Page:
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Education in the cloud

This article was originally published in SUCRE CloudSource Magazine.
The SUCRE project, which is partially funded under the European Commission's FP7 scheme, seeks to facilitate the consolidation of the European cloud computing and open-source communities by creating a critical mass of stakeholders who will work together on promoting the use of open source in cloud computing.
You can read the full second issue of SUCRE CloudSource Magazine online, here. Also, find out how you can contribute to the next issue of SUCRE magazine in this announcement.

EuroCloud's Przemyslaw Fuks gives his view on the power of cloud computing to improve education, both within and outside the classroom.

In an environment where online learning (e-learning) is increasingly popular, the application of cloud computing to education creates some remarkable opportunities. Our younger generation especially is increasingly using the internet in their search for knowledge, and pupils of any age can benefit from this ‘here and now’ model of knowledge, using net browsers, exchanging ideas on social networks, and pursuing their education in a dynamic, immediate, and personalised manner.

By raising awareness of cloud technologies as a new way of providing services, we can give schools and universities the chance to create their own low-cost e-learning systems.

Thanks to cloud technologies, the cost of expensive hardware necessary to create IT infrastructure, and the cost of software licenses for school laboratories, is no longer a barrier.

The required computational power is now being served by IT providers and the owners of integrated learning environments, allowing the users of learning management systems to create new educational content with only the aid of special applications for online content editing.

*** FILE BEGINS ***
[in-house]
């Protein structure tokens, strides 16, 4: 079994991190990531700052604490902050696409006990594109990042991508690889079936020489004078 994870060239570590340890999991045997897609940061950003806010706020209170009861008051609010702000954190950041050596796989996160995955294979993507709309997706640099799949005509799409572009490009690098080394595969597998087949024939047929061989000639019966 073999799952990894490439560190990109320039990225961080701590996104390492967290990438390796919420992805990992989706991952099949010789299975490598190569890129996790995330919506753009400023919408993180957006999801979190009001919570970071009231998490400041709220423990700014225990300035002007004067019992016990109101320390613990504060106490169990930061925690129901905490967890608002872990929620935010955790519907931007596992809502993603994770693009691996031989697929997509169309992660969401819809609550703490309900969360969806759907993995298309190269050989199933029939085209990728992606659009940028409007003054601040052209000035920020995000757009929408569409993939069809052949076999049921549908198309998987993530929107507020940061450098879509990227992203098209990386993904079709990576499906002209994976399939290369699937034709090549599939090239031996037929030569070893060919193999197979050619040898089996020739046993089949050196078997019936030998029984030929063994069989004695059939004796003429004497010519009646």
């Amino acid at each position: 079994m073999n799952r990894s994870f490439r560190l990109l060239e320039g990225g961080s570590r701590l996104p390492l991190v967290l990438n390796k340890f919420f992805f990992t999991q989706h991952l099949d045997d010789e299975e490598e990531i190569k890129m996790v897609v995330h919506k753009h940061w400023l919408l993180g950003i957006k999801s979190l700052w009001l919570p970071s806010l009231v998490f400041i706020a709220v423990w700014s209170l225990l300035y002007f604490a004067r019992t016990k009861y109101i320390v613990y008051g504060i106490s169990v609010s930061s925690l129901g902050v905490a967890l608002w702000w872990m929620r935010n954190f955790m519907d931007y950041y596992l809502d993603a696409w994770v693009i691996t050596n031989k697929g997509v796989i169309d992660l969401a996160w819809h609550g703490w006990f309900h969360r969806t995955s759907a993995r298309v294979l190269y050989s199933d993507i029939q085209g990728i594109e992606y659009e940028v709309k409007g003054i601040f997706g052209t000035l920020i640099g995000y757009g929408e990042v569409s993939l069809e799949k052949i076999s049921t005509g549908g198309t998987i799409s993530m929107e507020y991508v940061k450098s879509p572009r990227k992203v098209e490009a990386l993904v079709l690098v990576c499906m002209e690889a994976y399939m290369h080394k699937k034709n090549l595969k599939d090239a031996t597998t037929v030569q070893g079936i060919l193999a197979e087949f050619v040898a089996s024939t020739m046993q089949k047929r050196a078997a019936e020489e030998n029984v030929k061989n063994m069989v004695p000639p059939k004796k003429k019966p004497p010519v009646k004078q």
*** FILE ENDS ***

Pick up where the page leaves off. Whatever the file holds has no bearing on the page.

Such solutions allow teachers and lecturers to make lessons more attractive, using the huge repositories of multimedia resources available in the cloud, without requiring the installation of additional software on local workstations. All teachers need is a web browser.

A policy of resource management allows teachers to share their educational content, leading to more attractive lessons as content is systematically enhanced with new, unique educational resources.

Pupils can access educational resources – including lessons, courses, revision aids, and so on – without the pressures of time or barriers of geography. They can use simple devices, such as laptops, tablets and smartphones, in their own preferred way, learning at their own pace and in their own style. Some may prefer e-books or multimedia presentations, while others prefer videos, and so on.

Foremost of the advantages for schools or universities is the much lower cost of infrastructure maintenance when using cloud resources. Also, money spent is proportional to platform utilisation, and costs could thus be significantly reduced during holidays as compared to during the school year or end-of-term examinations.

An excellent example of the use of cloud solutions in education is the Educational Platform of Lodz, which has more than 150,000 users. By leveraging cloud technologies on municipal servers, the city of Lodz has deployed this broad-scale educational platform, on which users dynamically manage their educational content, without the need to buy expensive software or costly hardware. A+ for Lodz.

- Przemyslaw Fuks, EFICOM S.A. European and Financial Consulting, EuroCloud, Poland

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